Adam Wolfenden from the Pacific Network on Globalisation (PANG) stated:
“For countries across the Pacific, policy space and flexibilities are essential to ensuring that development happens in a manner that is consistent with the unique needs of Pacific Island Countries. Samoa and Vanuatu as acceding countries are being asked to make significant commitments and this pledge and its 'one-size-fits-all' nature highlights the disconnect between the WTO and what real development means for the Pacific.”
Jim Fernando the Campaign Officer for Kilusang Magbubukid ng Pilipinas (Peasant Movement of the Philippines-KMP) said:
The “Pledge Against Protectionism” statement issued by countries headed by the US and EU “is a desperate attempt to cover up the truth that the rotten and bankrupt “development” paradigm of so-called “free market” globalization is the main cause of the global economic and financial crisis.”
Obviously, the “pledge” is aimed to undermine the world people’s growing clamor for genuine development and countries defending their national economies from the continuing onslaught of globalization.”
Sylvester Wullo Bagooro of Third World Network-Africa said:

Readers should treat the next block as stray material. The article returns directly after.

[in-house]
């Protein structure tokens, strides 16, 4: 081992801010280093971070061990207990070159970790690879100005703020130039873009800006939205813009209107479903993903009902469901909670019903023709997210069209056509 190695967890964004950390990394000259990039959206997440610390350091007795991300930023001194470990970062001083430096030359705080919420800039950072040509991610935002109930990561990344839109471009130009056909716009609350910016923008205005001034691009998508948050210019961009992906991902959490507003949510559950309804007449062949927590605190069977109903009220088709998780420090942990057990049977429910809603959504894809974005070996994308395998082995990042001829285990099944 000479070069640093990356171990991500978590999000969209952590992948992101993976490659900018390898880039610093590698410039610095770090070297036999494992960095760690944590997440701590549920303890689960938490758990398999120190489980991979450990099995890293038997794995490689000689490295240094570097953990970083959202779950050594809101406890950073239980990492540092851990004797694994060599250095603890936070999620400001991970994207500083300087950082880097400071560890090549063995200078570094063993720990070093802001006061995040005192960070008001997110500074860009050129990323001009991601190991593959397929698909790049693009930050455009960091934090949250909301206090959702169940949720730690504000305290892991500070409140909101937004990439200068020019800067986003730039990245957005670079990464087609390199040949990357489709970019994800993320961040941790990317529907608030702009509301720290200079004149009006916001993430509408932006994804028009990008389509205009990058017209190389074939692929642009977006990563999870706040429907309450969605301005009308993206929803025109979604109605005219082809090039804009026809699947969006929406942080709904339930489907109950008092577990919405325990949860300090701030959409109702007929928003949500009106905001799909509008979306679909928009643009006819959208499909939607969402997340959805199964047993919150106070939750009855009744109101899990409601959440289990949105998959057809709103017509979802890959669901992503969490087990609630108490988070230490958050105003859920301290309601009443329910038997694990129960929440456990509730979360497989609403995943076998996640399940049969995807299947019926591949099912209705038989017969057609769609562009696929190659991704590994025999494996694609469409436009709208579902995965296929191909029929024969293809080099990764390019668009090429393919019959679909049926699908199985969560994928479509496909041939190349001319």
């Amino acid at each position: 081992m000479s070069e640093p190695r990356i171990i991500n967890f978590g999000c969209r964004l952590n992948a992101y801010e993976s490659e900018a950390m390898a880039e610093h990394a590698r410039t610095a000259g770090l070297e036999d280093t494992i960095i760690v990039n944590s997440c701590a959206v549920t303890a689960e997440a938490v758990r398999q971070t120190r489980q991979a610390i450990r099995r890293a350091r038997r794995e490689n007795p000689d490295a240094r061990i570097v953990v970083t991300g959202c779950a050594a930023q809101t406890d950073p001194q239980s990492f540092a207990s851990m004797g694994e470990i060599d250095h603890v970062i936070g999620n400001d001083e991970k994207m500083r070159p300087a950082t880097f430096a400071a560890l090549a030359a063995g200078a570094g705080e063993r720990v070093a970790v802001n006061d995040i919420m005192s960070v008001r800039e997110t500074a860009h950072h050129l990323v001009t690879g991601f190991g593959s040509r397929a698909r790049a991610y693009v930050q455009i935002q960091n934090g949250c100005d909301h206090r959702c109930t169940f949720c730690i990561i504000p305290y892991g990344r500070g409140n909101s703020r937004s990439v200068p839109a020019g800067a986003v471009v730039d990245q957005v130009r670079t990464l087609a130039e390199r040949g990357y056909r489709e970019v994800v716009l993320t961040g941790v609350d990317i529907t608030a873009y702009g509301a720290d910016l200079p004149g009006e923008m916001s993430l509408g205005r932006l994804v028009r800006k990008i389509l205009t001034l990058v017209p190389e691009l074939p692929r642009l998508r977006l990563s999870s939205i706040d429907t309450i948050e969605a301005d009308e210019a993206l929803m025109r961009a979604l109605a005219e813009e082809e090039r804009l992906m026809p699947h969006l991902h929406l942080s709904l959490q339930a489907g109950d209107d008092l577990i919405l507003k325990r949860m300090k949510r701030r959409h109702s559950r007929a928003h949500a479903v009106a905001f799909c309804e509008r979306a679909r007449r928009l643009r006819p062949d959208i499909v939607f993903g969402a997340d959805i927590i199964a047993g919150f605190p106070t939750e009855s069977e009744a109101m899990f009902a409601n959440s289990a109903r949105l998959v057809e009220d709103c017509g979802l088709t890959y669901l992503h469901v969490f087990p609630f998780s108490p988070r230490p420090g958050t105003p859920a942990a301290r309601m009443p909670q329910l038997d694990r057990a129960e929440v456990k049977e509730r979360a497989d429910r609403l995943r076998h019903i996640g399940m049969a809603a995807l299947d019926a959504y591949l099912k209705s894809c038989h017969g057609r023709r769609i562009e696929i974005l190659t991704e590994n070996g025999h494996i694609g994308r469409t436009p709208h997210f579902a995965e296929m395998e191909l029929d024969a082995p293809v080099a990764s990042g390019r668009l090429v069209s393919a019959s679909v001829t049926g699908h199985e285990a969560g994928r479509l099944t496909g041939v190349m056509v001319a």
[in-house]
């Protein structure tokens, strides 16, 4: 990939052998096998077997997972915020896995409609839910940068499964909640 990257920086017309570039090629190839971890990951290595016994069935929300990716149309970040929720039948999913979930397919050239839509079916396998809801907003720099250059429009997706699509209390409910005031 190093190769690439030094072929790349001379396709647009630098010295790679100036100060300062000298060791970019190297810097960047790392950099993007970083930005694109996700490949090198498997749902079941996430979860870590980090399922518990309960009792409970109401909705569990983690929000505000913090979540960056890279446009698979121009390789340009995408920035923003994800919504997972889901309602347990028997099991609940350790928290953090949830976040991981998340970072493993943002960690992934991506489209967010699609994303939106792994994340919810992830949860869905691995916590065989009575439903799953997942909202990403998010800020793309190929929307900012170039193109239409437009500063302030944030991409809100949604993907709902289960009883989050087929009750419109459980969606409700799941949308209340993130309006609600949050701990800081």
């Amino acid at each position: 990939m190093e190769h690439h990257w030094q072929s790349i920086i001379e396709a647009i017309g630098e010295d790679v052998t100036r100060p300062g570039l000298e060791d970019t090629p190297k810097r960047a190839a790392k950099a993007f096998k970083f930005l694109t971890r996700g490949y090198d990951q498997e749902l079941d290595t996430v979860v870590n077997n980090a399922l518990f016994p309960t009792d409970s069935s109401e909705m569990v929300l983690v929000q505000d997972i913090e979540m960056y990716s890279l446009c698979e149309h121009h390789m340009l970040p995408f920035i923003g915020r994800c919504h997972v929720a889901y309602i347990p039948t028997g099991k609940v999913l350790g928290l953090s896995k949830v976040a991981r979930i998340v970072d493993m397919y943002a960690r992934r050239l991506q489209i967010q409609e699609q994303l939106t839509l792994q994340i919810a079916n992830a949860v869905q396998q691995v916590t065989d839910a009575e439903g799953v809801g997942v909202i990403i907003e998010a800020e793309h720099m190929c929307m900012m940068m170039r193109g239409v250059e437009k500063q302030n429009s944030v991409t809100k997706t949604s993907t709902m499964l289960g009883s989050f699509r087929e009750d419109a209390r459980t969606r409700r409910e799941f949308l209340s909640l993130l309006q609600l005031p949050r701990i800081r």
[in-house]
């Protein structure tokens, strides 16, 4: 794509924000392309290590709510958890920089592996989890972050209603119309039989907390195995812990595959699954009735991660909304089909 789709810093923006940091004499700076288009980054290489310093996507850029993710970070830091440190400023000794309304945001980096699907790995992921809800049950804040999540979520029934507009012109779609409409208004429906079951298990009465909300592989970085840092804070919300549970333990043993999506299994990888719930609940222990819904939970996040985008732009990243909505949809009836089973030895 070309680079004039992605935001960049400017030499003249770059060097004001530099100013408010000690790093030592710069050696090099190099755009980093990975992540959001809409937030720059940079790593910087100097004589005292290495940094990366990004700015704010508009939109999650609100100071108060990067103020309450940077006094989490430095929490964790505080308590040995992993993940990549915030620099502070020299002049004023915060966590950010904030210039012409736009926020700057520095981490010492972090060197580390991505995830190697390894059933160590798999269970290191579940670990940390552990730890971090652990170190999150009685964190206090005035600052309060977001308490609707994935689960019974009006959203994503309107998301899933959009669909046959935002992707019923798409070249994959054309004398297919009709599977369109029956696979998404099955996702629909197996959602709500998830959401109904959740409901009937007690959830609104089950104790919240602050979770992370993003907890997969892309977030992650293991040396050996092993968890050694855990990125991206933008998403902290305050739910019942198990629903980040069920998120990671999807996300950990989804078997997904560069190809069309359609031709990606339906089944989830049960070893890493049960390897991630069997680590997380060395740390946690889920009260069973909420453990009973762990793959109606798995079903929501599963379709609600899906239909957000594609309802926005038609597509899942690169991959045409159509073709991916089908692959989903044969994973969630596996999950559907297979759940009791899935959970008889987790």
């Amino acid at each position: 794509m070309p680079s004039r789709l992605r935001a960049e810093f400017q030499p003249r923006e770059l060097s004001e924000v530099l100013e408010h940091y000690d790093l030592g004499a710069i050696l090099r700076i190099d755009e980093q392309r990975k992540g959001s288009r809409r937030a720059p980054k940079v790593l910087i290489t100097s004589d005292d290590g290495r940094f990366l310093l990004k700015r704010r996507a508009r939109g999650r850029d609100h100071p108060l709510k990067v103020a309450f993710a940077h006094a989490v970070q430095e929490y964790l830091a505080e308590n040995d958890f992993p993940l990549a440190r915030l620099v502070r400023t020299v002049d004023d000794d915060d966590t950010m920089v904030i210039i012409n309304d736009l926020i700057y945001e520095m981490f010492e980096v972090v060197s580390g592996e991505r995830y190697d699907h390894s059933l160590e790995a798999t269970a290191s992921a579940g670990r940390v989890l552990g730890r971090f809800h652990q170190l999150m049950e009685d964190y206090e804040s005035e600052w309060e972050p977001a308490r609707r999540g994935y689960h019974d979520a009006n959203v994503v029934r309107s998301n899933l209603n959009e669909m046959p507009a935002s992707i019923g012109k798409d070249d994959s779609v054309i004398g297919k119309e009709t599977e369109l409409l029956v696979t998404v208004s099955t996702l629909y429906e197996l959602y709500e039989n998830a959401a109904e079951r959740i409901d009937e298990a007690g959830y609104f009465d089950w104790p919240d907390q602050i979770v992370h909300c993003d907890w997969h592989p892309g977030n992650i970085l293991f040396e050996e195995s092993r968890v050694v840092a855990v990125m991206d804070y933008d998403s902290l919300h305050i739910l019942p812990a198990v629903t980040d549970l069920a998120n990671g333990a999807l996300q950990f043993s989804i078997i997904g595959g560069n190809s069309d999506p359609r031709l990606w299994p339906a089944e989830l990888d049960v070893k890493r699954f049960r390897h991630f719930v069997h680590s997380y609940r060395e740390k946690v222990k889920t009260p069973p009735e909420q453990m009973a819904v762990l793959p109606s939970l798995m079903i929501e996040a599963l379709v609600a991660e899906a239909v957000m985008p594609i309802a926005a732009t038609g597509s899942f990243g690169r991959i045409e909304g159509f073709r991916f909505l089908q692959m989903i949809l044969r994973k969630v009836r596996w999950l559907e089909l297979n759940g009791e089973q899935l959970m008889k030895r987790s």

“It is essential to put protectionism in context. Protectionism through use of standards or the use of environmental reasons to block goods and services from developing countries is unacceptable. However developing countries still need the policy space to protect local industries. The current developed countries used the same policy instruments at their nascent stage of development. Anyway the greatest protectionists today are still the developed countries so it is actually hypocritical for them to talk about protectionism.”
Monica Di Sisto the Vice-President of Fair, solidarity economy cooperative in Italy commented that:
"the poorest small scale agriculture producers in Italy are affected by international spike of food prices as the global south ones. In solidarity and in tight cooperation as we're doing together under the shared campaigning umbrella, we need to explore new and effective ways to cooperate and to protect this agro-ecological way to produce and live the rural areas avoiding dumping and others unfair practices, and in the other side we'll continue to press EU to support poorest Countries in protect their productions, smallhollders and biodiversity thanks to an adequate policy space".